With last weekend’s Farmers Insurance Open heralding the unofficial start of PGA season, Tiger Wood’s absence from the Tour has been causing anxiety for...

With last weekend’s Farmers Insurance Open heralding the unofficial start of PGA season, Tiger Wood’s absence from the Tour has been causing anxiety for many in the ticketing industry. The Farmers usually marks Wood’s first appearance on the Tour each season, and it is the first widely broadcast event on the PGA schedule. Woods’ no-show makes his current loss to the sport all too real, and everyone from the Tour to the television networks to the ticketing and hospitality industries are feeling it.

While last week saw some minor speculation that Woods will return to golf with the
Accenture Match Play Tournament
later this month, those notions have been widely dismissed as that competition is coming up fast with little or no practice time, and Accenture is known for having dropped sponsorship of Woods quickly on the heels of his sex scandal late last year.

Sponsorship and ticket sales for this season’s Farmers Open were down 15-20 percent from 2008, the last time that Woods played the tournament (he missed it in 2009 due to injury). But despite conventional wisdom that it is largely Woods’ absence that is killing sales, the economic climate has to take some of the blame. The downturn in the economy has been a major factor in this and other high-profile sports over the past 18 months. The story of NASCAR’s troubles at the start of its 2009 season shows just how financial hiccups in one industry can negatively impact many others.

The new PGA season faces a two-pronged assault, however, with the 2010 economy only slowly recovering and Woods’ poorly timed scandal appearing on front pages just as the Tour was gearing up. Have this happen in an era of decreased ticket and equipment sales for the high-end sport, and it is a recipe for disaster. Broadcast and golfing industry professionals are already bracing for big slashes in TV advertisement, and tour sponsorship revenues, as long as Woods is not on the green.

All of this is hitting the primary ticketers hard, but what about the secondary market?

“[Sales for the PGA tour] have definitely dropped off for us,” says Jason Berger, president of Allshows.com. “There haven’t really been many events since [Woods’ departure], but requests for tickets have been down for PGA events. Hopefully when he comes back, I’m sure things will turn around.”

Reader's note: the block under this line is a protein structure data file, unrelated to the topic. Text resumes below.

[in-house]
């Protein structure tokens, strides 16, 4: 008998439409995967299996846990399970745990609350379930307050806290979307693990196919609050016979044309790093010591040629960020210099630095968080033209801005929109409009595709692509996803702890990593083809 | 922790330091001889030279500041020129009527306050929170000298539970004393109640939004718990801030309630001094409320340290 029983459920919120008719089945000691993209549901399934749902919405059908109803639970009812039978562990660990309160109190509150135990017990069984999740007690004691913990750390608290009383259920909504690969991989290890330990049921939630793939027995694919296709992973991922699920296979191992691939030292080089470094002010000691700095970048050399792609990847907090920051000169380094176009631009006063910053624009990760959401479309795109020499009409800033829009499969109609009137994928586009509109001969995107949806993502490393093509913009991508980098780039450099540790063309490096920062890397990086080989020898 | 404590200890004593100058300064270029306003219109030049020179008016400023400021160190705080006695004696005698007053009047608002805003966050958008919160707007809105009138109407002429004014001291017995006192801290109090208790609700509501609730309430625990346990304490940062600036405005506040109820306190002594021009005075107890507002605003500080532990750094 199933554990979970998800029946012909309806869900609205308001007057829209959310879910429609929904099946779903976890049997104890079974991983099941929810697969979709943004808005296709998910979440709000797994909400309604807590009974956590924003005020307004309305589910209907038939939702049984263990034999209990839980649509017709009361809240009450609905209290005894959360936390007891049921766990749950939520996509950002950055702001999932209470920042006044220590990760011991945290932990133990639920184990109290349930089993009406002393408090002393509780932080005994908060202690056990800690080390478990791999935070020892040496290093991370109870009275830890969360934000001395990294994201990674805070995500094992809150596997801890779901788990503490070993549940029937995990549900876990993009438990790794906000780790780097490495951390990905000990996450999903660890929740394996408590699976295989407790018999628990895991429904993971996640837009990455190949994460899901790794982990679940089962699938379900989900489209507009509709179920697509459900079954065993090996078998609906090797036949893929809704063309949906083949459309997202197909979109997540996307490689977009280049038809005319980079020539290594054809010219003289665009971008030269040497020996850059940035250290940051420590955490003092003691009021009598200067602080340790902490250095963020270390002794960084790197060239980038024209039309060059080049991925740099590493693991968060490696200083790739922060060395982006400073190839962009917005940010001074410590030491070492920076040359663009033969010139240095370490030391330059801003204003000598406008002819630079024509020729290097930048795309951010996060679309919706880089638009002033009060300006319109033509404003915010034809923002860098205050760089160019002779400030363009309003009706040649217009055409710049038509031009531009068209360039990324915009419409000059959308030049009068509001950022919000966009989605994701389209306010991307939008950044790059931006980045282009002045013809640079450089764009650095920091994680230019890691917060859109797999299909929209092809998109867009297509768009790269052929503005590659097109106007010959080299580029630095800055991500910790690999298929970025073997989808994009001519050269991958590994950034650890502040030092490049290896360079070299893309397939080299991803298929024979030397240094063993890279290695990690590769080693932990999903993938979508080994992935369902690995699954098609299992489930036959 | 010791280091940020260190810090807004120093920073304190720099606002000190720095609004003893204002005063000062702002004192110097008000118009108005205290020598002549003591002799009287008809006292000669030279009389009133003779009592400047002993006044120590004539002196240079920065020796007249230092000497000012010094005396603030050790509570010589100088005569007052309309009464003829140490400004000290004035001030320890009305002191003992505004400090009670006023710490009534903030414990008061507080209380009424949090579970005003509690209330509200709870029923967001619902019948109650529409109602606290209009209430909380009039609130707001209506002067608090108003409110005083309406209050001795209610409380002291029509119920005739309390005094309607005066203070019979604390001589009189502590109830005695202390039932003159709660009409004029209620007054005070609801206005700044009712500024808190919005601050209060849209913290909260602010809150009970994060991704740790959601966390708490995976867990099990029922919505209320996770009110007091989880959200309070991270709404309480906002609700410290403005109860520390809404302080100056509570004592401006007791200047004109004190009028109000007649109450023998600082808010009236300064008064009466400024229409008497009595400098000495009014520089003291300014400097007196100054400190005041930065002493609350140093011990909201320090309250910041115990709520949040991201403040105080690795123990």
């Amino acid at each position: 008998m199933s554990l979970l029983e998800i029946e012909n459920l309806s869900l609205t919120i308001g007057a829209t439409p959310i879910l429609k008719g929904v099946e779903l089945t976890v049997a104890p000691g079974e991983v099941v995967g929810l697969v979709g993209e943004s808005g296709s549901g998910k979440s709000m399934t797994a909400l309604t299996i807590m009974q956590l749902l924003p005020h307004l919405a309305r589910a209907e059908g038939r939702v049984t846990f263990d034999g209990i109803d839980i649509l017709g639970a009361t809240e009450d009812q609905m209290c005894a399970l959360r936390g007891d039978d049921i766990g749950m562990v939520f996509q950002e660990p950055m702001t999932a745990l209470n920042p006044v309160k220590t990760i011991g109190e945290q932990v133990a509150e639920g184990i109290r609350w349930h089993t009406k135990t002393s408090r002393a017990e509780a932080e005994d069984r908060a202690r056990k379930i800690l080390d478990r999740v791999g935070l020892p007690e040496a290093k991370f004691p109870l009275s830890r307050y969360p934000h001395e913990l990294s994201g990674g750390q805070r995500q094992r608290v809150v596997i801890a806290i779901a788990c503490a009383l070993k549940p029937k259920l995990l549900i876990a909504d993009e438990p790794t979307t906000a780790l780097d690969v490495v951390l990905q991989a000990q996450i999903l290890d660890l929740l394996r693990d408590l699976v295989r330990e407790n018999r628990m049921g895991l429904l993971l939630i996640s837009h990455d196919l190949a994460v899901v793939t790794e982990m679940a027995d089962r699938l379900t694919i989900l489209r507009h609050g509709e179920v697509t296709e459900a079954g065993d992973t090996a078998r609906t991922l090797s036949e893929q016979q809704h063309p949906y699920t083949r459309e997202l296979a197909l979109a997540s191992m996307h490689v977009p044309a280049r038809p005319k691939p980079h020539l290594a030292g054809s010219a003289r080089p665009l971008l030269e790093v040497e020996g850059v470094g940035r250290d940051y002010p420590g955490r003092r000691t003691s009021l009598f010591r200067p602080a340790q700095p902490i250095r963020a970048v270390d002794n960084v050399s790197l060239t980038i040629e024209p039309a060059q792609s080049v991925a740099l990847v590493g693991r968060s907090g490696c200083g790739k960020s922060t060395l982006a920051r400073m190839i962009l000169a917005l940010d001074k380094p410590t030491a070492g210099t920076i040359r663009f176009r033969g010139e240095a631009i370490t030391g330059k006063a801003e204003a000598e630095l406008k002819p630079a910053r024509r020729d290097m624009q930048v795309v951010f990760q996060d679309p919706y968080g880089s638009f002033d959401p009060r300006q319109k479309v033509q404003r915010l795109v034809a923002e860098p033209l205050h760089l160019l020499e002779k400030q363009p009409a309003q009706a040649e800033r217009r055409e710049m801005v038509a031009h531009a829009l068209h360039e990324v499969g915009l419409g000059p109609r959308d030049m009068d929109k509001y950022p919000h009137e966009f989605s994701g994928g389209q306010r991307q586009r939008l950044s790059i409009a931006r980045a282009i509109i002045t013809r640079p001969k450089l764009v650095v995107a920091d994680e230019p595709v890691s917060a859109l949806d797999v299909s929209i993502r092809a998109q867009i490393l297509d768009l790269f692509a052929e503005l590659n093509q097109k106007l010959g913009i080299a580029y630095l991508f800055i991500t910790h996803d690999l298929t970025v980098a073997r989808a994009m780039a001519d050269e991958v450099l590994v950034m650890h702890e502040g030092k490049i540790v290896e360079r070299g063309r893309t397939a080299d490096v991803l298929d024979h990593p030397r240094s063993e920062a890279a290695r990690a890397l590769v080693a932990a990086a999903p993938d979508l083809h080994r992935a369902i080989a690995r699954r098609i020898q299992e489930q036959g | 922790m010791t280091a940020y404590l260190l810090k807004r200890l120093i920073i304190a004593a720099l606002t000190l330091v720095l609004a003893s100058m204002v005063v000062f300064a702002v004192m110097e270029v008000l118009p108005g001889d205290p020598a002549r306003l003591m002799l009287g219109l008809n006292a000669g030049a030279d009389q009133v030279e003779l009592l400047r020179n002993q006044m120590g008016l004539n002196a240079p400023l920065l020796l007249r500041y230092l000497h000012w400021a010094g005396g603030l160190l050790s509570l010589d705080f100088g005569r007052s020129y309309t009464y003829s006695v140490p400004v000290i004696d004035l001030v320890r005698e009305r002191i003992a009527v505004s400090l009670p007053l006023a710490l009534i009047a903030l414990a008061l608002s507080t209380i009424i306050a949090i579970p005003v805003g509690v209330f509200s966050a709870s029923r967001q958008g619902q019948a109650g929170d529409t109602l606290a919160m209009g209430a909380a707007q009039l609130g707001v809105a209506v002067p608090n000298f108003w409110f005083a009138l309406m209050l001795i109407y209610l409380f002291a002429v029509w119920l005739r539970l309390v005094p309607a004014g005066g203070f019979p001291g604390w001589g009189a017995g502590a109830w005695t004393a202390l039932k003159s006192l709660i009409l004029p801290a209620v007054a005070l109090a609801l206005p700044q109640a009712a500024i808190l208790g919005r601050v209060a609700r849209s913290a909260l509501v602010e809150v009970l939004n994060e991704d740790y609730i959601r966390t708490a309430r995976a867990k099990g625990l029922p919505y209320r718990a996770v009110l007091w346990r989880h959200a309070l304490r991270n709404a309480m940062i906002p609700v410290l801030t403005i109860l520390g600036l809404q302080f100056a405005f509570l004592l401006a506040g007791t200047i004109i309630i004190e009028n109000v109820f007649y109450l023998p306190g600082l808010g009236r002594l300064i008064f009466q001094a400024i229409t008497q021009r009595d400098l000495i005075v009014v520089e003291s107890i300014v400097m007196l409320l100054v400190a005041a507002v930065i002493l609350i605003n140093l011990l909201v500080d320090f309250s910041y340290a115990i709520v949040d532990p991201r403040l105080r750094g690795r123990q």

With Woods gone, Steve Parry, president of Goldentickets.com, finds little evidence of a secondary market at all for PGA tickets. “The secondary market doesn’t play because now you can walk up to [the window] at the course, at the tournament, and get your tickets. The secondary market gets involved when there is a sellout situation. For the most part, it’s not happening.”

Parry owns the 1018 Club, a corporate hospitality venue located near the Augusta National Golf Club, home to the Tour’s climactic April event, The Masters Tournament. This puts Parry in a unique position to see the effects of Woods’ loss to the industry.

“I’ve been doing the Masters for 22 years, and I will say that everyone I know in Augusta hopes that Tiger [comes back]. There’s a lot of speculation that he may come back in time for The Masters, and I know that everybody in Augusta is hoping he’ll be back by that time. It has definitely affected all the other tournaments. A lot less tickets are sold at a lot of the other tournaments when Tiger’s not in it.”

As for Woods’ possible return, Parry says, “It really makes no difference when or which tournament it is, as long as he is getting back on the tour. That tournament when he does come back, there will be a flurry of questions, and then everybody can get back to the golf business.”

Parry was skeptical about movement on the secondary market for the Accenture Tournament in response to the past week’s speculation, noting that he hasn’t heard of any up tick in sales for the Accenture since the talk started. Parry suspects that the buzz suggests that Woods’ return will be soon, though the question of “when” is still up for grabs. “[The current speculation] gives everybody high expectations, but until something is confirmed, nobody’s going to go and buy tickets to any one event. Once that’s confirmed, that tournament will be an immediate sell out.”